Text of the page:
If you have any concerns or questions you can reach out to me at 320-253-0354 or Steve.Cash@results.net or visit http://www.SteveCash.net
If you don't end up hiring a property manager for your home you should consider getting a damage deposit from your renter (usually equal to the amount of rent) and write a clause in your leasing contract regarding how deposits are handled.
Usually, deposits are received with first month's rent at the time of move-in. You do a move-in inspection with your renter about any minor damages to the home before they move in. You each sign the inspection. When your renter moves out, you do one last final inspection, if there is just normal wear and tear, the renter gets their deposit back within 21 days after they move out. If there is damage, just charge for whatever needs to be fixed, and make sure everything is in writing!
For more information a great tool to have is the MN Landlord and Tenants Rights and Responsibilities booklet. It has a plethora of information that you need to have a successful transaction. (Also goes over all Fair Housing laws, etc) http://www.ag.state.mn.us/consumer/housing/lt/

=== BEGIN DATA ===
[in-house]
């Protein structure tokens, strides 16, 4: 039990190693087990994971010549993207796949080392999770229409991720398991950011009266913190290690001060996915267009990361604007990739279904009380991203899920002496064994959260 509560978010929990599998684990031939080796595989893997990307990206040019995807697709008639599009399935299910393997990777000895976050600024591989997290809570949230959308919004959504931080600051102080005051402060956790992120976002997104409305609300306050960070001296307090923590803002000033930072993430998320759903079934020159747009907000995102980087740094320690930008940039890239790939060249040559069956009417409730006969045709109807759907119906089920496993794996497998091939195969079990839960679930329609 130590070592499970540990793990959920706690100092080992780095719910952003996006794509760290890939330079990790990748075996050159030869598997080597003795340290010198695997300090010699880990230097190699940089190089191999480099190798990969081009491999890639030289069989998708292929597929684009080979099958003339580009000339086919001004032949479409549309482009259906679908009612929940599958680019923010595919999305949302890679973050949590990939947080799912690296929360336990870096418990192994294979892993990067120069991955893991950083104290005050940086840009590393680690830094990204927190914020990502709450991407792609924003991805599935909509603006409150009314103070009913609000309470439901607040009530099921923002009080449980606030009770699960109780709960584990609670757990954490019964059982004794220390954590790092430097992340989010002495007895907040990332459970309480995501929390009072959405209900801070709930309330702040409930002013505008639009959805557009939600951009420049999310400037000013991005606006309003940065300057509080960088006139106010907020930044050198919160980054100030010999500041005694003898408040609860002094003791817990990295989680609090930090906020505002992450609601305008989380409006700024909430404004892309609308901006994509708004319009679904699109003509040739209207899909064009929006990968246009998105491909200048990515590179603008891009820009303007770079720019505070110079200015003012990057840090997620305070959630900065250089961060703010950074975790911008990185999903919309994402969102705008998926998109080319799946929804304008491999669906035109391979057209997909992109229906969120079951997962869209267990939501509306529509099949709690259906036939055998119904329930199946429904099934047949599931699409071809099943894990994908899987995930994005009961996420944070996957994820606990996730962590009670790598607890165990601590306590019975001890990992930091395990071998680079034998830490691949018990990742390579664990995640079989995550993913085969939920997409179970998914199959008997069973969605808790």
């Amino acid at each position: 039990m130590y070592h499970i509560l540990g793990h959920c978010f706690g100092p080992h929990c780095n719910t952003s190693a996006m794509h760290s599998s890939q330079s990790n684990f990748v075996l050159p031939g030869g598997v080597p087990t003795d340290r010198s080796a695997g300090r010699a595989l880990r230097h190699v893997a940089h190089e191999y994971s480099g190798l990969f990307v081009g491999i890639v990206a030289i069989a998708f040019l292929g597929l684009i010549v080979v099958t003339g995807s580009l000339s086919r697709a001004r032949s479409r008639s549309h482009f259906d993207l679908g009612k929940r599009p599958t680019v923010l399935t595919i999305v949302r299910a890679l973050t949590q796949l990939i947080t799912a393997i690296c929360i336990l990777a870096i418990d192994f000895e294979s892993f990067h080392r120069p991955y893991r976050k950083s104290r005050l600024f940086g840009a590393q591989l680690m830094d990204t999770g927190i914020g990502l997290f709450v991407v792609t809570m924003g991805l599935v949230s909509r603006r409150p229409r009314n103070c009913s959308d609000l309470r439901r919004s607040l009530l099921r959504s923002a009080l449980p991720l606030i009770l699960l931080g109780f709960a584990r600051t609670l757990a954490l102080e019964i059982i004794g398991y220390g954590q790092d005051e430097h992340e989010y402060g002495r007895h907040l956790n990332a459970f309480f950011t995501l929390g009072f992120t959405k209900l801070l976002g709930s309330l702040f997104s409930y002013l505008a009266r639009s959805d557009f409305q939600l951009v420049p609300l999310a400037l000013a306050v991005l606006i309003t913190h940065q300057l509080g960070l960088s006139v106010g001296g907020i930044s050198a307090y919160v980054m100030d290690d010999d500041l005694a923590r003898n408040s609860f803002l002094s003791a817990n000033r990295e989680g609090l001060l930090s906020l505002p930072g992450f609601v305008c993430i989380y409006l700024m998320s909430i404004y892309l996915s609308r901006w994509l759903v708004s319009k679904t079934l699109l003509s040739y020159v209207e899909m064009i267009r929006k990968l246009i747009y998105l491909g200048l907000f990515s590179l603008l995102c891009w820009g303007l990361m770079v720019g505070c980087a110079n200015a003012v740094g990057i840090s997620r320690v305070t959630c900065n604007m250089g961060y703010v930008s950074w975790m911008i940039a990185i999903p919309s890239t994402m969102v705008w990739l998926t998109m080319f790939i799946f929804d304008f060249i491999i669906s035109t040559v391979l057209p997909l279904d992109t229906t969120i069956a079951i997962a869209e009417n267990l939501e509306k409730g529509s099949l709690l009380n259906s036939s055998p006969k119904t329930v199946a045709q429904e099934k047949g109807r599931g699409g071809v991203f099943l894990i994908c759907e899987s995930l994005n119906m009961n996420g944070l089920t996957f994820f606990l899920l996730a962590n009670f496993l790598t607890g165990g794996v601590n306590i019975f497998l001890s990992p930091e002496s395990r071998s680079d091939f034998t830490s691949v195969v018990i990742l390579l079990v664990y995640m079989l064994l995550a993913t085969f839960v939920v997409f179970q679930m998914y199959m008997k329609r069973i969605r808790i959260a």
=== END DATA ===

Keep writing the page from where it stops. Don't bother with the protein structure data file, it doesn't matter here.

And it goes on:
Sure! It's your house, you can do whatever you want!
Now you want to make sure you're being smart about it. Make sure you do background checks. And, if you're in an association, make sure you're operating within the guidelines of your association's rules about rentals.
Your municipality may have other rules about renting property, too. Make sure you check about that so you're not in violation with the possibility of being fined. There's also the option to hire a property manager for a nominal fee every month. They will know all of this and handle everything for you.
If you can't sell, and you can't rent for more than your mortgage payment, then the idea will be to mitigate your losses and avoid bad credit ratings and foreclosure.
So, if your mortgage is 800 a month, and you can only rent for 800 a month, you will have to cough-up $80 to cover your mortgage. That's not ideal, but it's better than losing your total investment to foreclosure, and you can write off the loss against devaluation of your business property.
If you can rent for $1000, then your profit will be $100 because you will have to pay management their 10 percent. However, profit is a vaporous word.
Profit is a vaporous word because if you've owned a home you know the glorious headache home-ownership can be. Things break, leaks start, renters break your stuff . . . so whatever money you 'make' just set aside for when you have to replace your washer.
One thing I have seen done is buy a commercial washer/dryer with a coin mechanism and leave that instead of something free. They pay for the use, and when it breaks you have the change to cover it.
Also, always include garbage service in rent or you might find garbage piled in bags in the garage--hello insects!
And think deeply before you include heat and water in the rent because you might find people in tank tops with the windows open, heat set to 80 in mid-January.